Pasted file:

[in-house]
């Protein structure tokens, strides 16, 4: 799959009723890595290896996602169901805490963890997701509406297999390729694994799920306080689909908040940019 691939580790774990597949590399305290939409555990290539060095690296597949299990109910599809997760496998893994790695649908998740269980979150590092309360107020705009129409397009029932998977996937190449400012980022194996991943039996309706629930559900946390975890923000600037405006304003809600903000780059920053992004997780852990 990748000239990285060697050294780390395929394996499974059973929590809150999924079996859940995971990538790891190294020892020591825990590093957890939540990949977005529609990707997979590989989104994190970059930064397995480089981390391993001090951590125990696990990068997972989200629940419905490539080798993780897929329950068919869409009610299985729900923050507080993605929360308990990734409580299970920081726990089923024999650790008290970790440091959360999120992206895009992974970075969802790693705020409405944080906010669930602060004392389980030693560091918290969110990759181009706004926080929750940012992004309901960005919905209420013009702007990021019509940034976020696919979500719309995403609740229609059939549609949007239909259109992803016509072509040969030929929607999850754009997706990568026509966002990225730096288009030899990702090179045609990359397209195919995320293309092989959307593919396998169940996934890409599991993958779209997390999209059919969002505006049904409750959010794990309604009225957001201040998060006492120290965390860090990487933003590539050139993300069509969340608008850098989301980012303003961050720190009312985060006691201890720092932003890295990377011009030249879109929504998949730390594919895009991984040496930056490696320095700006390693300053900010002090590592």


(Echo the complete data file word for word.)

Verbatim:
[in-house]
């Protein structure tokens, strides 16, 4: 799959009723890595290896996602169901805490963890997701509406297999390729694994799920306080689909908040940019 691939580790774990597949590399305290939409555990290539060095690296597949299990109910599809997760496998893994790695649908998740269980979150590092309360107020705009129409397009029932998977996937190449400012980022194996991943039996309706629930559900946390975890923000600037405006304003809600903000780059920053992004997780852990 990748000239990285060697050294780390395929394996499974059973929590809150999924079996859940995971990538790891190294020892020591825990590093957890939540990949977005529609990707997979590989989104994190970059930064397995480089981390391993001090951590125990696990990068997972989200629940419905490539080798993780897929329950068919869409009610299985729900923050507080993605929360308990990734409580299970920081726990089923024999650790008290970790440091959360999120992206895009992974970075969802790693705020409405944080906010669930602060004392389980030693560091918290969110990759181009706004926080929750940012992004309901960005919905209420013009702007990021019509940034976020696919979500719309995403609740229609059939549609949007239909259109992803016509072509040969030929929607999850754009997706990568026509966002990225730096288009030899990702090179045609990359397209195919995320293309092989959307593919396998169940996934890409599991993958779209997390999209059919969002505006049904409750959010794990309604009225957001201040998060006492120290965390860090990487933003590539050139993300069509969340608008850098989301980012303003961050720190009312985060006691201890720092932003890295990377011009030249879109929504998949730390594919895009991984040496930056490696320095700006390693300053900010002090590592």